Safe kids, fat kids

Safety can be dangerous for kids, writes Philip Howard in the Wall Street Journal. Making playgrounds safe means taking out “merry-go-rounds, high slides, jungle gyms, seesaws or pretty much anything that’s fun,” he writes. That leaves children at risk of growing up without learning to deal with risk, he writes.

Allowing children to test their limits in unstructured play, according to the American Association of Pediatrics, “develop[s] their imagination, dexterity, and physical, cognitive, and emotional strength.” Scrapes and bruises are how children learn their limits, and the need to take personal responsibility.

Free play also burns off calories.

According to the Center for Disease Control, (child obesity) would basically cure itself if children engaged in the informal outdoor activities that used to be normal. But how do we lure children off the sofa? One key attraction is risk.

Risk is fun, at least the moderate risks that were common in prior generations. An informal survey of children by the University of Toronto’s Institute of Child Studies found that “merry-go-rounds . . . anecdotally the most hated piece of playground equipment in hospital emergency rooms — topped the list of most desired bits of playground equipment.” Those of us of a certain age can remember sprinting to get the contraption really moving. That was fun. And a lot of exercise.

When I was in kindergarten, the big kids would push us aside when we tried to play on the merry-go-round. I figured I’d be big enough by first grade. But the summer before I started, some kid broke his collar bone on it, and the school decided it was unsafe and took it out. I never got my chance. Not fair.

About Joanne


  1. We didn’t have a merry-go-round (played with those other places, of course), but we had the teeter-totters, and what felt like a giant slide. My brother fell from the top of the slide, and broke his arm. My sister fractured her wrist playing on a skateboard.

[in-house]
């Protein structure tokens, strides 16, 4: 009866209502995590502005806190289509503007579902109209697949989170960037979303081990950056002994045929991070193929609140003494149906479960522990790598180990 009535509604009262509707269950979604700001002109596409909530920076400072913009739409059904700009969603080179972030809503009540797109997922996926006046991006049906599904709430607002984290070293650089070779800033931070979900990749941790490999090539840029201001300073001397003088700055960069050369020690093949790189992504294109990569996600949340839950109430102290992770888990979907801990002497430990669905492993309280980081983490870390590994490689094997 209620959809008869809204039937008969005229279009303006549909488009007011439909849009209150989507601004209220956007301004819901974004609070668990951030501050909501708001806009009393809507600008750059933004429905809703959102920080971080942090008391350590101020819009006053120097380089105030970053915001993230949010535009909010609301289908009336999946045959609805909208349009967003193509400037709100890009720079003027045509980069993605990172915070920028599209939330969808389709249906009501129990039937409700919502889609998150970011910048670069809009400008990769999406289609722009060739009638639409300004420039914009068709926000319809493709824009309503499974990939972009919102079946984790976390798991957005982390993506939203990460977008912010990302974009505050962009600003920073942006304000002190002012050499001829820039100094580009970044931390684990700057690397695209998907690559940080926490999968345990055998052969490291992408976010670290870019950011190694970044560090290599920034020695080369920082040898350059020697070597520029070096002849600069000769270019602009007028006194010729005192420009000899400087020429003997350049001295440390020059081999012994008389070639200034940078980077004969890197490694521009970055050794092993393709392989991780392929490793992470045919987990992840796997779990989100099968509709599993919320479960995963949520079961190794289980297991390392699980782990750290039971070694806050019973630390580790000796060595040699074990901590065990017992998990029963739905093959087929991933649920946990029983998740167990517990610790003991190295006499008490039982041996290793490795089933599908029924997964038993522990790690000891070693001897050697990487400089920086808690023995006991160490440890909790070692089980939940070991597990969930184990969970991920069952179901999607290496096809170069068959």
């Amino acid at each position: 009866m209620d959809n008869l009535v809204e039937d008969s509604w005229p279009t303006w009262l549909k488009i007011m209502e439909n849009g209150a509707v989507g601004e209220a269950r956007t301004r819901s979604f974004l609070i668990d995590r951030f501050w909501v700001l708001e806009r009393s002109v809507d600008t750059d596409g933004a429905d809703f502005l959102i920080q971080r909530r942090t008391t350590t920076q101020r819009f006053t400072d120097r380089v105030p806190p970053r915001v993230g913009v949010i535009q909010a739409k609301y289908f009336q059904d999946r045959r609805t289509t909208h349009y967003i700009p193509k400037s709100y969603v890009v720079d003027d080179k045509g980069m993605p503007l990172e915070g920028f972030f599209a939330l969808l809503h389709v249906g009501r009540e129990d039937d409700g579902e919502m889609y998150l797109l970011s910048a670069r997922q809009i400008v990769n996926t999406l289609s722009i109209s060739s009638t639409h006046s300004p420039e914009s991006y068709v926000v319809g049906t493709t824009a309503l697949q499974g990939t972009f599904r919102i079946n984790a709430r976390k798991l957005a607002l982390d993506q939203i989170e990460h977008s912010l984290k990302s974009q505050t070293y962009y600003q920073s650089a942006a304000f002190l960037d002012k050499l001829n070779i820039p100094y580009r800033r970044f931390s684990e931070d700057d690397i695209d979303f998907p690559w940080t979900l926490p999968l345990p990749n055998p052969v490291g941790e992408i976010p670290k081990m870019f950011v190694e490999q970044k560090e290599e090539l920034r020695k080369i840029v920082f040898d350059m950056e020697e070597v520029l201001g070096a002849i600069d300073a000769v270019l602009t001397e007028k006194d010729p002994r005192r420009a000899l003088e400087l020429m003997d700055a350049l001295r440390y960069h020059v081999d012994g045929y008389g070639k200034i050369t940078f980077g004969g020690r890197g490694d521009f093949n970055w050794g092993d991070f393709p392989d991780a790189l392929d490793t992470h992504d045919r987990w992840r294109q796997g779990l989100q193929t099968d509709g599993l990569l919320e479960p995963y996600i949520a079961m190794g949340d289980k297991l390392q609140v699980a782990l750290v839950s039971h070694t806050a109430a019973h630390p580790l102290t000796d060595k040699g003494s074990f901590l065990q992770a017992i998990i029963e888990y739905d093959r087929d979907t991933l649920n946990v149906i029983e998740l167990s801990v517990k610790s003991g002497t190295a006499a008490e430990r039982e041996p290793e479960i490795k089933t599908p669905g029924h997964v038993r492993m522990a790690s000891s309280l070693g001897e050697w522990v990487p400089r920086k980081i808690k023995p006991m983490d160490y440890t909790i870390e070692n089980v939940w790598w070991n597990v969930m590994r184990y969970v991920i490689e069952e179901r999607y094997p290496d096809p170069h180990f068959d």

I had multiple stubbed toes and skinned knees – the first from learning to ride a bike, the other from clumsiness. 🙂

    I miss those days.

  2. Margo/Mom says:

    Bill Cosby had a great routine years ago about why kids in his neighborhood stayed away from playgrounds–they knew that adults put all that play equipment there to KILL KIDS! Very funny.

  3. When my (very active) boy was about 3 or 4, he happened to have bruises all over his legs just at the time of a scheduled doctor appointment. I was worried that she would suspect abuse. Fortunately she was a sensible doctor and all went well. I don’t know if she said, or I read somewhere later, that a doctor should wonder about a boy who doesn’t have any bruises since that would indicate he’s not active enough.

  4. More adults will die young from not being active kids than kids will die from accidents.

  5. My husband and I used to joke that pretty soon all playgrounds would be replaced by “soft mounds of sterile earth” where children are encouraged to walk rather than run. We’ve actually been to a city playground where supervisors yelled at kids to stop running. It was a bit of a shock.

  6. …bailing out of swing sets to see who could launch the farthest, coasting bicycles down anything with an incline (no brakes allowed), climbable trees, playing around railroad tracks…

  7. I was certainly outraged when my son’s school “nerfed” their playground, but then again, I’m not ever going to be the official that will have to tell a parent that her child is dead so that the other children will find exercise more inviting.

    It’s easy for me to complain because I don’t have to deal with the consequences (unless I’m very, very unlucky).